Lenny Kravitz: Strut

Lenny Kravitz returns to form with an excellent new set of songs that make you dance as much as they make you think.

Lenny Kravitz


Label: Kobalt
US Release Date: 2014-09-23
UK Release Date: 2014-09-22

Say what you want about Lenny Kravitz, but he's the only 50 year old man on the planet who can sing "Take your knickers down and give me that treasure" and get away with it. Actually, he doesn't only get away with it; he makes it sexy, too. He makes it cool and fresh, anything but creepy.

Such is what he croons on "Dirty White Boots", the third track on his latest, excellent set, Strut. Part return-to-rock, part oh-shit-Lenny-Kravitz-still-has-it, the album is a return to a very specific and very distinct form he kind of/sort of veered away from with 2011's Black and White America. It's a form that once made him the Colossus Of Cool all the way back in 1993 with Are You Gonna Go My Way?, and even more so with 1998's somewhat ubiquitous 5. Give that guy a vest, a guitar and some sunglasses, and what you have is the single specimen that makes life unfair for most every other man in the universe.

Yet, that's not all. Because sitting on the other end of that outrageous sex appeal is a pretty talented and resilient artist. Don't forget: Let Love Rule came out in 1989. A quarter of a century later, Kravitz still manages to both impress and inspire with a killer collection of songs that will make you want to dance just as much as they make you want to think.

Consider the explosive opener, "Sex", which features the singer sounding just a little -- again, just a little -- like a Madden brother during Good Charlotte's more recent years. Kravitz makes it work, though, with a retrofitted groove that could easily be mistaken for an INXS D-side with its 1986 production and funk guitar. By the time the chorus opens up and the song settles in, Queen-esque bass line and all, you might as well hit up those stonewashed jeans for one more night out on an overtly florescent town.

But back to the influence of that soulful six-string. It's everywhere. "New York City" is a perfect candidate for two-step rocker of the year, Kravitz's tastefully danceable guitar work leading the way. Once the gospel chorus kicks in on the hook and the perfectly placed saxophone bridges the gap between verses one and two, all you want to do is dance—in a sweaty club, maybe. The harder end of that formula, most clearly found on the title track, recalls the singer's take on "American Woman", if only for the crunchily muted guitar that adds more aggression than any Mama could have ever hoped to say.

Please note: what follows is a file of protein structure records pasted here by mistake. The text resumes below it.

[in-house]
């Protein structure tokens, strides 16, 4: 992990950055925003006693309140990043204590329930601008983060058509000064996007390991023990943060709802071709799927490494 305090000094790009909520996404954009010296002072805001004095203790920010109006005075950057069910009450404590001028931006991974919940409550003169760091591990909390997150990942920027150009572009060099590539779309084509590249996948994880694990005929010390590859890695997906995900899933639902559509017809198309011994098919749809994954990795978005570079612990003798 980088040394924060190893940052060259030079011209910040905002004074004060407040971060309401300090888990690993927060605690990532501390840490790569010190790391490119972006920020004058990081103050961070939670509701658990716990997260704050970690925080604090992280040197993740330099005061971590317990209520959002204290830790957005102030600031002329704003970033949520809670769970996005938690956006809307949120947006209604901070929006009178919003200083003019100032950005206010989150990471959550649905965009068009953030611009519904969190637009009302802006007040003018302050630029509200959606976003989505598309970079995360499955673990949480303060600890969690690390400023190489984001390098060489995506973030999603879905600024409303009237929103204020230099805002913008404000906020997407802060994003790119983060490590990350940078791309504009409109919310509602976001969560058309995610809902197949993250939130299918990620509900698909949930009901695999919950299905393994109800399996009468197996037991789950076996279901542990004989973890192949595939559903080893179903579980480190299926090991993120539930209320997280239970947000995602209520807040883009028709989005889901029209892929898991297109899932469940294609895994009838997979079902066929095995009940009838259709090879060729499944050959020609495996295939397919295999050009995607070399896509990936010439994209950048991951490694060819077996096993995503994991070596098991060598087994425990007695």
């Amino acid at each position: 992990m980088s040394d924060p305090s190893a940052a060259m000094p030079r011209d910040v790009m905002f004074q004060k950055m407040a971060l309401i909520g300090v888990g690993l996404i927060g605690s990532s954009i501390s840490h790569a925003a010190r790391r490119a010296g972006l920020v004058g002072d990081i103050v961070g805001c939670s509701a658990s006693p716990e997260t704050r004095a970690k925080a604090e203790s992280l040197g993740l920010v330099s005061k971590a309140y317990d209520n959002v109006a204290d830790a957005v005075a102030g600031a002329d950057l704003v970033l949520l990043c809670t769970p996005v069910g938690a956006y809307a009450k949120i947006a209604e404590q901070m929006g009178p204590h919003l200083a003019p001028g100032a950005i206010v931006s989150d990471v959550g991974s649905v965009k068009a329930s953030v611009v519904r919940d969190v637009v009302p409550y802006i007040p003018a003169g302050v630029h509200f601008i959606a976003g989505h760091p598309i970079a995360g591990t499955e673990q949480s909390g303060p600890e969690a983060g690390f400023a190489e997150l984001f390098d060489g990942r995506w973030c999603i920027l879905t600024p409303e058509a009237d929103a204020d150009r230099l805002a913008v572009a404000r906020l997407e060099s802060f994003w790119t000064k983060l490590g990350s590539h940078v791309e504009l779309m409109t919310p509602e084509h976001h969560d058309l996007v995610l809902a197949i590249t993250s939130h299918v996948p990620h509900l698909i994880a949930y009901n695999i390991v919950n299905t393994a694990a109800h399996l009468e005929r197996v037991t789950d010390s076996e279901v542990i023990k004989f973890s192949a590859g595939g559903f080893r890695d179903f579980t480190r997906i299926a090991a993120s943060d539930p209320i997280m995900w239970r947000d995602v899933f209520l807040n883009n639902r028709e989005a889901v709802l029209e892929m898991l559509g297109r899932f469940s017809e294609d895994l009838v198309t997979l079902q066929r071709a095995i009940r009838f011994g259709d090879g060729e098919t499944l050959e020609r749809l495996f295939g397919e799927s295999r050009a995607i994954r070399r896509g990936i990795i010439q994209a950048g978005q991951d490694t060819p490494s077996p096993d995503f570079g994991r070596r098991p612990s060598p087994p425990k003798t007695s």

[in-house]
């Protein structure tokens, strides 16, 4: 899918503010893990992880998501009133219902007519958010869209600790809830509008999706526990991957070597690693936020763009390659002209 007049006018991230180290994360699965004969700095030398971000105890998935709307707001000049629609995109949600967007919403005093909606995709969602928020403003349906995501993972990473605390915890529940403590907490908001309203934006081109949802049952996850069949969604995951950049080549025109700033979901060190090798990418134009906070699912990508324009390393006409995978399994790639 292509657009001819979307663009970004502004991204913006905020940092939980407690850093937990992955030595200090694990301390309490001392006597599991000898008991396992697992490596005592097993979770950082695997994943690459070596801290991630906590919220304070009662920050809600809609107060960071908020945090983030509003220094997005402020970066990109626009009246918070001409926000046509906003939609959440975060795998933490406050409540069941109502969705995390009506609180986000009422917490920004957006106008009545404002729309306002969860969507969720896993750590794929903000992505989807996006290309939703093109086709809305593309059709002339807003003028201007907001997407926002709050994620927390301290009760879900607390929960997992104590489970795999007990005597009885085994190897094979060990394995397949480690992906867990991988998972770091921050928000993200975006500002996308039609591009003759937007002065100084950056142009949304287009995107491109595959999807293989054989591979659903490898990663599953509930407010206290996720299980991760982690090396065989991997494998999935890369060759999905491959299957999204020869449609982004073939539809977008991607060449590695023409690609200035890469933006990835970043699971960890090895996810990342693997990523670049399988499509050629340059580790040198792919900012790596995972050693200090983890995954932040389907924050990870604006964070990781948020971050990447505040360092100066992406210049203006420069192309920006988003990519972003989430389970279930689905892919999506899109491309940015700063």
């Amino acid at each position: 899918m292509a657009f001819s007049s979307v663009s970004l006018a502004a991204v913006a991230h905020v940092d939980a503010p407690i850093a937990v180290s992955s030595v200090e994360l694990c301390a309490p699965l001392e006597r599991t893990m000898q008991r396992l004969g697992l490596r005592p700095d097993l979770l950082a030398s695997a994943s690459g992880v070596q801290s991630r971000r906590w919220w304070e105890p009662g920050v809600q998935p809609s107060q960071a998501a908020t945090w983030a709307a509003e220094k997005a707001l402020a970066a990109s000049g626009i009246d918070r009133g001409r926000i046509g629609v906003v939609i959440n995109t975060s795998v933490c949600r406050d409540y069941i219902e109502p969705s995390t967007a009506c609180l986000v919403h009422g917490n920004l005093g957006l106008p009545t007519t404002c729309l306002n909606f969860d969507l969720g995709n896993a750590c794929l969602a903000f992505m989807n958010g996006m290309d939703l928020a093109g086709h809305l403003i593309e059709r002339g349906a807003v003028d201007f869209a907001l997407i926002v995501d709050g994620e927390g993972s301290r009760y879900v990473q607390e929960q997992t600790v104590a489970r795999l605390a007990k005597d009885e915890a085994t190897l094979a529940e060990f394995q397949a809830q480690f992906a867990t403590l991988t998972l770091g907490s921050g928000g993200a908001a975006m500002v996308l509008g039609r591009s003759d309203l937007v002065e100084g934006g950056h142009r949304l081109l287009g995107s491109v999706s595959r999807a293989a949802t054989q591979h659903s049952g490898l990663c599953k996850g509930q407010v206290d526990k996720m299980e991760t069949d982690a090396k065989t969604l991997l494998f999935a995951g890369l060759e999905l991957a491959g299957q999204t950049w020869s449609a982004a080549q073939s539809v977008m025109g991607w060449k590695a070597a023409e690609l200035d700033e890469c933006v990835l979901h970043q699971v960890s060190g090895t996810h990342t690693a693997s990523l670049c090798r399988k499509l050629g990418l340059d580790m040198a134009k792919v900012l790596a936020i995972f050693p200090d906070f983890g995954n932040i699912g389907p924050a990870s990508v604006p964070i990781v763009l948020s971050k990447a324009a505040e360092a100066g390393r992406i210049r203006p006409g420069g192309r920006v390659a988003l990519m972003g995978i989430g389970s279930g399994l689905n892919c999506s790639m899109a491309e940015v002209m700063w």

Only when he dumbs it down does Strut's legs begin to wobble. "Happy Birthday" goes all Huey Lewis on everyone (in a good way) with its 6/8 time signature and an abundance of pop-horns. But with each listen, the question of why he would even flirt with this type of cheesy territory grows more and more curious. Equally as questionable is the acoustic-rock of "She's A Beast" and the watered-down adult-top-40 of "The Pleasure And The Pain". Neither of these are bad songs, of course; they're just minor blips on a radar that otherwise is devoid of all suspicious activity.

Case in point? Check out "The Chamber", with its vicious disco groove that creates the type of murky atmosphere that Kravitz must have learned something about while spending time on all those movie sets he's been visiting in recent years. Better yet is the dramatic chorus: "I gave you all the love I had/And I almost gave you one more chance/Then you put one in the chamber/And shot my heart of glass/This time will be the last". Most impressive is how, for being one of the more desired men on the planet, he continues to make you believe how desperate and heartbroken he is in these instances. Decades after he first put art to tape, he's still able to portray and embody a specific form of loneliness that bleeds from his soul and through the microphone easier than most other pop-guitar gods in the modern day. It was hard enough to do in the late '80s; just imagine how impossible it must seem now in 2014.

Yet somehow that's Lenny Kravitz's greatest achievement on Strut: You still believe him. When he peers over those towering tom-toms on "Dirty White Boots" to demand, "Take your knickers down and give me that treasure", you can almost wipe the condensation from the mirrors. Man or woman, gay or straight: it's a turn on. It turns you on because of how it's delivered. It turns you on because you know the guy saying it is just as vulnerable as he is confident in what he wants to do. If this is the sound of a rock star turning 50, God knows what type of fun might be in store for when those Social Security checks start pouring in. That shit might be scary.

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